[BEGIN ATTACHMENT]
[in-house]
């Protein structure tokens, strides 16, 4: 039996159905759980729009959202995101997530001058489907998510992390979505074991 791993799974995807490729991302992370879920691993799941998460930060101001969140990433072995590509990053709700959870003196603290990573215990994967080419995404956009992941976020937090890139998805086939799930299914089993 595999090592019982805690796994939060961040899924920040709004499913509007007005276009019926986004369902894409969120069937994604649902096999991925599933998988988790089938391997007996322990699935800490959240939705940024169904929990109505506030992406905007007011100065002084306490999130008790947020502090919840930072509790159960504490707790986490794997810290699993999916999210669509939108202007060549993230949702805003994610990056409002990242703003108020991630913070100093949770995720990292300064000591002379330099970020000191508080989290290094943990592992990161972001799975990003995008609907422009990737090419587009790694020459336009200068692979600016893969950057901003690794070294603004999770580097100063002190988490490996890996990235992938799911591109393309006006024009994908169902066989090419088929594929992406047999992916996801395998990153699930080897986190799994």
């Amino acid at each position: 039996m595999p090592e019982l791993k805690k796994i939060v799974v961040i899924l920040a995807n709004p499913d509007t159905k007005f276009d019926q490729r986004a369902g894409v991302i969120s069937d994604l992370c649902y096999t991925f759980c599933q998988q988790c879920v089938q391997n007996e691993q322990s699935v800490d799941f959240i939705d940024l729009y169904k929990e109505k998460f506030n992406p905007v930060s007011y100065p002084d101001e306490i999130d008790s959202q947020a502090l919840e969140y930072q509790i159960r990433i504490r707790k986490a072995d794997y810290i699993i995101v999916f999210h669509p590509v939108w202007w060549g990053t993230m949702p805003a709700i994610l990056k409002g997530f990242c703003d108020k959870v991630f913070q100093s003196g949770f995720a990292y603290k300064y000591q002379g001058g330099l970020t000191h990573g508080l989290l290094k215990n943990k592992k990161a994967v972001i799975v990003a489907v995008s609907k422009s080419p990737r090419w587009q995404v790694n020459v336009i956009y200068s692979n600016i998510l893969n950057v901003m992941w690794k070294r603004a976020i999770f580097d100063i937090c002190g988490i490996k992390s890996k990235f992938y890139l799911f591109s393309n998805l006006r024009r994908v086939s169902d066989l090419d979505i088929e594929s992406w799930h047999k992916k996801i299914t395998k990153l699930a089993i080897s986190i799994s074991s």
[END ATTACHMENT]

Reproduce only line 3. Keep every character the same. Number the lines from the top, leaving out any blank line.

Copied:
């Amino acid at each position: 039996m595999p090592e019982l791993k805690k796994i939060v799974v961040i899924l920040a995807n709004p499913d509007t159905k007005f276009d019926q490729r986004a369902g894409v991302i969120s069937d994604l992370c649902y096999t991925f759980c599933q998988q988790c879920v089938q391997n007996e691993q322990s699935v800490d799941f959240i939705d940024l729009y169904k929990e109505k998460f506030n992406p905007v930060s007011y100065p002084d101001e306490i999130d008790s959202q947020a502090l919840e969140y930072q509790i159960r990433i504490r707790k986490a072995d794997y810290i699993i995101v999916f999210h669509p590509v939108w202007w060549g990053t993230m949702p805003a709700i994610l990056k409002g997530f990242c703003d108020k959870v991630f913070q100093s003196g949770f995720a990292y603290k300064y000591q002379g001058g330099l970020t000191h990573g508080l989290l290094k215990n943990k592992k990161a994967v972001i799975v990003a489907v995008s609907k422009s080419p990737r090419w587009q995404v790694n020459v336009i956009y200068s692979n600016i998510l893969n950057v901003m992941w690794k070294r603004a976020i999770f580097d100063i937090c002190g988490i490996k992390s890996k990235f992938y890139l799911f591109s393309n998805l006006r024009r994908v086939s169902d066989l090419d979505i088929e594929s992406w799930h047999k992916k996801i299914t395998k990153l699930a089993i080897s986190i799994s074991s």